In light of your guest’s comment about it being hard to be surrounded by people who care more about the latest celebrity pseudo-scandals than about the war their nation is involved in, I would love to have the chance to ask a returning vet, “What bothers you more, the superficiality of most of American society (i.e.: the above-mentioned comment that your guest made,) or the fact that a majority of Americans think it was a mistake to get into the war & want us to get out ASAP?”

    KOPB listener
    Portland, OR

  37. 37 Barbara via email
    April 21, 2008 at 18:29

    I came to adulthood through the Vietnam war. I feel badly now for the psychological damage done to troops because of the protests then that confused anger with the war and policymakers with anger with our soldiers. They were not the cause of that problem.

    Nor are they the issue here. I strongly feel that one of the greatest crimes of this war — beyond the war itself! — is that our veterans are not getting the medical help that they need. It is an outrage that we ask them to risk their lives, to sustain all variety of physical and mental injury .. and then do not take care of them. It makes me very sad and frustrated with the state of our body politic.

    Cleveland, OH

  38. 38 Anthony
    April 21, 2008 at 18:30

    Either way, I don’t think Bush and his kronies care about the state of our soldiers, after all, USA’s greatest export are soldiers.

    -Anthony, LA, CA

  39. 39 Jon
    April 21, 2008 at 18:32

    To Brian,

    I have been against the war in Iraq since day one, but I want to let you know, as well as all of our troops, that I am behind you. I thank you all for everything you have done in service for our country. We must remember it wasn’t the troops that got us into this. They deserve all the help they need, physically and mentally.

    Cleveland, OH

  40. 40 Aldis via email
    April 21, 2008 at 18:32

    Hello World Have You Say crew,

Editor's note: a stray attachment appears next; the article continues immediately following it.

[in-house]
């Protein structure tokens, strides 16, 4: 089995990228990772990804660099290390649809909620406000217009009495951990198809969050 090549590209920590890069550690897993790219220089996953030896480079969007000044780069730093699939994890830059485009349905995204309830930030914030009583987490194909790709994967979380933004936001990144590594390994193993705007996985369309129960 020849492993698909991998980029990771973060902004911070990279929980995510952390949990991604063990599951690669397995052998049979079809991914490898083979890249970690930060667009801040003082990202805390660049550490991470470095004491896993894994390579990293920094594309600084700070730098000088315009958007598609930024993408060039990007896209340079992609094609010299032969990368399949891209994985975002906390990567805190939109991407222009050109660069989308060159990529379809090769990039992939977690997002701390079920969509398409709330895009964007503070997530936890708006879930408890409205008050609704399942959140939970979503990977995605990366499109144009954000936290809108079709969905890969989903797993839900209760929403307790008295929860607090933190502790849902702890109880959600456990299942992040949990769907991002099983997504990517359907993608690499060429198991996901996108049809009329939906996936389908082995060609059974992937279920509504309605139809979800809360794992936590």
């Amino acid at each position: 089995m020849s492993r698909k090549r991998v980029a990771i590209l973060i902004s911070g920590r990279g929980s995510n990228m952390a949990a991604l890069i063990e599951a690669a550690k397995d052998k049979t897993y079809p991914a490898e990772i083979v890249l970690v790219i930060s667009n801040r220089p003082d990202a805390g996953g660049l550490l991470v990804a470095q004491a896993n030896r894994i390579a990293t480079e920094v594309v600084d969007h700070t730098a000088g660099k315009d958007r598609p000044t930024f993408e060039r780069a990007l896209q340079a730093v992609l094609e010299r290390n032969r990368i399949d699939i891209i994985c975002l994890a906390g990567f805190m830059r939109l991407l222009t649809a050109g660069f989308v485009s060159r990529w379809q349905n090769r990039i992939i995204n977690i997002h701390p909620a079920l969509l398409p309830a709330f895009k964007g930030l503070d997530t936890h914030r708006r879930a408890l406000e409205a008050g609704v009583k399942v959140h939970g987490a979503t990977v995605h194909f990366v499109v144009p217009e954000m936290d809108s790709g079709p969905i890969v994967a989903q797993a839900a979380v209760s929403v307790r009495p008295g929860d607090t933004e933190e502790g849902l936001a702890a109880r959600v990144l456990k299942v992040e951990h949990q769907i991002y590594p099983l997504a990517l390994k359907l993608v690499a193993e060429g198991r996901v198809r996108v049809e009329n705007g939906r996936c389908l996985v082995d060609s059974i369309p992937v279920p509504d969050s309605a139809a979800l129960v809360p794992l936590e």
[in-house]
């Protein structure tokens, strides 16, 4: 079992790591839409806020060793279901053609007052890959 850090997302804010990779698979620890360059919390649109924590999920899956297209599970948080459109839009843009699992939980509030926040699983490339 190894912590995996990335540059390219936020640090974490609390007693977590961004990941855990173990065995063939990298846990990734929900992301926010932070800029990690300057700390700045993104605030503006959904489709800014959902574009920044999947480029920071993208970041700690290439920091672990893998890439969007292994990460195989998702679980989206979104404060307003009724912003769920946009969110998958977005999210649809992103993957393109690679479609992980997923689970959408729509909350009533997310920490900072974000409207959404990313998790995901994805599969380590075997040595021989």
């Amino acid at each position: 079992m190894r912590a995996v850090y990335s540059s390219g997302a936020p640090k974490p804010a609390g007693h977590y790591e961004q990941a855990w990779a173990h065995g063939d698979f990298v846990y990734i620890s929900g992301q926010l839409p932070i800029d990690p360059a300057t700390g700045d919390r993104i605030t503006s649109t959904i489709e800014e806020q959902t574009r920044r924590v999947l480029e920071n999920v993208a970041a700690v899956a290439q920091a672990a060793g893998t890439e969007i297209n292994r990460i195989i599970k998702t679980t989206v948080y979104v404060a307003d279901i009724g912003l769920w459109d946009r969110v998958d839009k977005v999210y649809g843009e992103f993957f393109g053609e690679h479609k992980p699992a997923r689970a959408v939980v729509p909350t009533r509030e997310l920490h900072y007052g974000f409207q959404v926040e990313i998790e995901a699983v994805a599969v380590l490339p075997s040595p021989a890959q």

I was against the war at the start, and when George Bush decided to go over to Iraq, I found myself scratching my head in confusion (Bin Laden was in Afghanistan, right?). However, the members of our military deserve our utmost respect. They have sacrificed, and continue to sacrifice, and civilians should not blame them for the failings of our leadership.

    Aldis in Oregon

  41. 41 Nora via email
    April 21, 2008 at 18:33

    in military families ptsd is passed from generation to generation.
    My grandfather Gilhooley lost his leg fighting in a kilt in WWI, my mother, the first born after the amputation, ran emergency feeding in her native Scotland for soldiers in the next war. My father went to his grave crying about what he had seen in WWII. Our lives were shaped by the shadows of war.

    The veterans coming home from Iraq to the Santa Cruz Mountains are scared of what it will do to the next generation as well as for their
    own sanity. They are, like me, from a long line of service.

    Nora in California

  42. 42 Scott via email
    April 21, 2008 at 18:33

    Greetings, Ros.

    I sympathize completely with your guest, and all of our military personnel serving combat duty.

    I voted for the current administration, but I’m ashamed of some of their actions regarding the Iraq War.

    Our priorities seem to be askew. And when I say “our”, I don’t mean the American voter. I think most of us are disgusted with at least some facet of the current situation. And I can’t imagine any voting citizen being opposed to moving our soldiers to the topmost priority with respect to their well-being Before,, During & After their service.

    I hope at least one some of our elected Federal officials are listening to your program today and do the right thing.

    ~ Scott in Ohio City (Cleveland)

  43. 43 Scott via email
    April 21, 2008 at 18:34

    When humans are trained as collective emotionless robots to become part of a war machine their capacity to handle the emotions of the trauma of death are also destroyed. I would argue that statistically the type of individual (or tough guy/girl) who joins the army is already less in touch with their emotions then the average. This toxic brew might make for a ruthless army but the immense psychological ruin is barbaric.

    -Portland, Oregon

  44. 44 Linsay Rousseau Burnett
    April 21, 2008 at 18:34

    In response to Anthony, the idea that WWII vets have no drug problems is a misnomer. I am an Iraq War veteran, 40% disabled, and have been involved with the Veterans Affairs medical centers to receive my treatment. Before one of my surgeries I had to talk to the anesthesiologist, standard questions include ones about drug use. I thought it was funny that they were asking me about using drugs like heroine. They said they had to because so many of their older patients (WWII vets specifically) had the highest percentage of drug use, usually harder drugs like cocaine and heroine.